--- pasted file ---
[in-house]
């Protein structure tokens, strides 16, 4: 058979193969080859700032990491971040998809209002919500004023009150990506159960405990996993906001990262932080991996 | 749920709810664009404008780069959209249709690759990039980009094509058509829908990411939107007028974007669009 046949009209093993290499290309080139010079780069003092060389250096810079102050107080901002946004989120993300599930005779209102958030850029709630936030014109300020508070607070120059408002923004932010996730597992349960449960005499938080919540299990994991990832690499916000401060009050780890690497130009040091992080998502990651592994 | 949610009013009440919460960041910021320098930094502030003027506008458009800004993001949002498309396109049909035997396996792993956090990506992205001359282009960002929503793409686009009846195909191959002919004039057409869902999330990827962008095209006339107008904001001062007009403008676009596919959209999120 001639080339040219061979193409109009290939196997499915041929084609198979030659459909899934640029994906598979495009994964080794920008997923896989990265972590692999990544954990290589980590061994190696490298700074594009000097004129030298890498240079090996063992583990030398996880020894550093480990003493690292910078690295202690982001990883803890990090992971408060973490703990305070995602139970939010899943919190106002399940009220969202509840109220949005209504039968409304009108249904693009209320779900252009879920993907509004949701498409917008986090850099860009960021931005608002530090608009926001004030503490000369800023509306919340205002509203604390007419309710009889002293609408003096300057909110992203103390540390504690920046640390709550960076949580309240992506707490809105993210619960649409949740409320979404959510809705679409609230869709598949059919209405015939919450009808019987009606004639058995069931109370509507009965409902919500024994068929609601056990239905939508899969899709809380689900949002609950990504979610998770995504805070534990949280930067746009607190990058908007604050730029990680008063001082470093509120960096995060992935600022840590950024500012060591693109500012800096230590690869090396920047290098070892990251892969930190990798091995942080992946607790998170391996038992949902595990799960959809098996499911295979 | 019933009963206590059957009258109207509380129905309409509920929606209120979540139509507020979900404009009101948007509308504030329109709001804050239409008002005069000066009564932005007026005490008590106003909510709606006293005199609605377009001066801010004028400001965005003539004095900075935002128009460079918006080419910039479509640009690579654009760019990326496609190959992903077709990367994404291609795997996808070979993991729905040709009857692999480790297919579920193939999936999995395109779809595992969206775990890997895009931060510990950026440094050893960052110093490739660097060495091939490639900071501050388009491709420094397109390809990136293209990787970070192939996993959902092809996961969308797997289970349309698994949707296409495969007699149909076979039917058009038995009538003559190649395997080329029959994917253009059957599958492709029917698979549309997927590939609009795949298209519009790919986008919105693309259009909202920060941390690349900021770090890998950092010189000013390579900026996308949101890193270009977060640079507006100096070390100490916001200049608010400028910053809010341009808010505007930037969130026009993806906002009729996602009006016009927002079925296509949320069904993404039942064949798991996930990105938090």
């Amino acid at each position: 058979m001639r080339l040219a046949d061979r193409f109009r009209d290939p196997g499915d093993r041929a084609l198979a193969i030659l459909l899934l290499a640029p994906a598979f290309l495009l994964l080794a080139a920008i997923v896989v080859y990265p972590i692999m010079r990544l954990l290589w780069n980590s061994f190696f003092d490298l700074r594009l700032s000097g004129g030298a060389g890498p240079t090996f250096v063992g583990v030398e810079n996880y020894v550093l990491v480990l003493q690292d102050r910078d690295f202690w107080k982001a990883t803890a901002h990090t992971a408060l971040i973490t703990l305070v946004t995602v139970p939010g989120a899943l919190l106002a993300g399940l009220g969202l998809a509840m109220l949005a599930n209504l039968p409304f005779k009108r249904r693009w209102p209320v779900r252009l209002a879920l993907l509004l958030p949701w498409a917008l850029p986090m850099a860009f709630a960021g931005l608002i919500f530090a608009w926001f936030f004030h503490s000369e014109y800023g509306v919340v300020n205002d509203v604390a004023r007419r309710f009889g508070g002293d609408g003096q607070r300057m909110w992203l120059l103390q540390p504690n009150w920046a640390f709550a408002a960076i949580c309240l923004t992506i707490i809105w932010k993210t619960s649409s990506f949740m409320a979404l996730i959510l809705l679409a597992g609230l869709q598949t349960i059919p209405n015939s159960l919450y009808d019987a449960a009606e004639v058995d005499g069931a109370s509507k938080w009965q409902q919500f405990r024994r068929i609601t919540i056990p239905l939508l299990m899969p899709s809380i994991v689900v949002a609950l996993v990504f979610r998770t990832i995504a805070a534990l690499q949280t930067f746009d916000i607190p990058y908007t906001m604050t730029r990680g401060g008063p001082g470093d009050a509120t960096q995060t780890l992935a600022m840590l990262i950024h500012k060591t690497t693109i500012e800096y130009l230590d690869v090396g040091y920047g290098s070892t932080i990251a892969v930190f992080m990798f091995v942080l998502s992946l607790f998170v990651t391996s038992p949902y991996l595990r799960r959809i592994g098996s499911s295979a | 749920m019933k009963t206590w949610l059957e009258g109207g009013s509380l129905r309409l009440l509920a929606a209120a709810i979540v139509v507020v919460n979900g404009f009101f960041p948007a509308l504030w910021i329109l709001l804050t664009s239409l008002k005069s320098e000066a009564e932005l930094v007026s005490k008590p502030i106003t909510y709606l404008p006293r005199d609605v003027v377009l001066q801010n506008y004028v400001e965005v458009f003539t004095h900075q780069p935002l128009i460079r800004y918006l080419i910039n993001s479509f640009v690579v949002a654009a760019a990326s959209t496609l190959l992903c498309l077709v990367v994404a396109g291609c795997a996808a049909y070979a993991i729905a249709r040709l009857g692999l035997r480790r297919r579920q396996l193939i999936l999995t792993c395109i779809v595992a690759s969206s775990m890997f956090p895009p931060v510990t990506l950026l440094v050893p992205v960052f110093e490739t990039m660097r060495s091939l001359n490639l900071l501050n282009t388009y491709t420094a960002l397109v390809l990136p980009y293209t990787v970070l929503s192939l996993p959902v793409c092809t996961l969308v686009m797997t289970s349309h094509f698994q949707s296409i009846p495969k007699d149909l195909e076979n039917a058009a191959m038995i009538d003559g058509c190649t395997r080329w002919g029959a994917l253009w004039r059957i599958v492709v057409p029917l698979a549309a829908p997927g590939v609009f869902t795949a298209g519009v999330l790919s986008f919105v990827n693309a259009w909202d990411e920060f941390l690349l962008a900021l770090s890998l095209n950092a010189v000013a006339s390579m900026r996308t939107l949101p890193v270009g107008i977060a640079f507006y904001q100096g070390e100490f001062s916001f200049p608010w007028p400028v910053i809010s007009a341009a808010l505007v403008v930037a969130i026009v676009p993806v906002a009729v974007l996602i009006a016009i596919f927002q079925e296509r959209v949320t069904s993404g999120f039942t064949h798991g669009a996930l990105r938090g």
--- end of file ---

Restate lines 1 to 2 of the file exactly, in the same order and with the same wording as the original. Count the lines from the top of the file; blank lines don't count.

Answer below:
[in-house]
């Protein structure tokens, strides 16, 4: 058979193969080859700032990491971040998809209002919500004023009150990506159960405990996993906001990262932080991996 | 749920709810664009404008780069959209249709690759990039980009094509058509829908990411939107007028974007669009 046949009209093993290499290309080139010079780069003092060389250096810079102050107080901002946004989120993300599930005779209102958030850029709630936030014109300020508070607070120059408002923004932010996730597992349960449960005499938080919540299990994991990832690499916000401060009050780890690497130009040091992080998502990651592994 | 949610009013009440919460960041910021320098930094502030003027506008458009800004993001949002498309396109049909035997396996792993956090990506992205001359282009960002929503793409686009009846195909191959002919004039057409869902999330990827962008095209006339107008904001001062007009403008676009596919959209999120 001639080339040219061979193409109009290939196997499915041929084609198979030659459909899934640029994906598979495009994964080794920008997923896989990265972590692999990544954990290589980590061994190696490298700074594009000097004129030298890498240079090996063992583990030398996880020894550093480990003493690292910078690295202690982001990883803890990090992971408060973490703990305070995602139970939010899943919190106002399940009220969202509840109220949005209504039968409304009108249904693009209320779900252009879920993907509004949701498409917008986090850099860009960021931005608002530090608009926001004030503490000369800023509306919340205002509203604390007419309710009889002293609408003096300057909110992203103390540390504690920046640390709550960076949580309240992506707490809105993210619960649409949740409320979404959510809705679409609230869709598949059919209405015939919450009808019987009606004639058995069931109370509507009965409902919500024994068929609601056990239905939508899969899709809380689900949002609950990504979610998770995504805070534990949280930067746009607190990058908007604050730029990680008063001082470093509120960096995060992935600022840590950024500012060591693109500012800096230590690869090396920047290098070892990251892969930190990798091995942080992946607790998170391996038992949902595990799960959809098996499911295979 | 019933009963206590059957009258109207509380129905309409509920929606209120979540139509507020979900404009009101948007509308504030329109709001804050239409008002005069000066009564932005007026005490008590106003909510709606006293005199609605377009001066801010004028400001965005003539004095900075935002128009460079918006080419910039479509640009690579654009760019990326496609190959992903077709990367994404291609795997996808070979993991729905040709009857692999480790297919579920193939999936999995395109779809595992969206775990890997895009931060510990950026440094050893960052110093490739660097060495091939490639900071501050388009491709420094397109390809990136293209990787970070192939996993959902092809996961969308797997289970349309698994949707296409495969007699149909076979039917058009038995009538003559190649395997080329029959994917253009059957599958492709029917698979549309997927590939609009795949298209519009790919986008919105693309259009909202920060941390690349900021770090890998950092010189000013390579900026996308949101890193270009977060640079507006100096070390100490916001200049608010400028910053809010341009808010505007930037969130026009993806906002009729996602009006016009927002079925296509949320069904993404039942064949798991996930990105938090």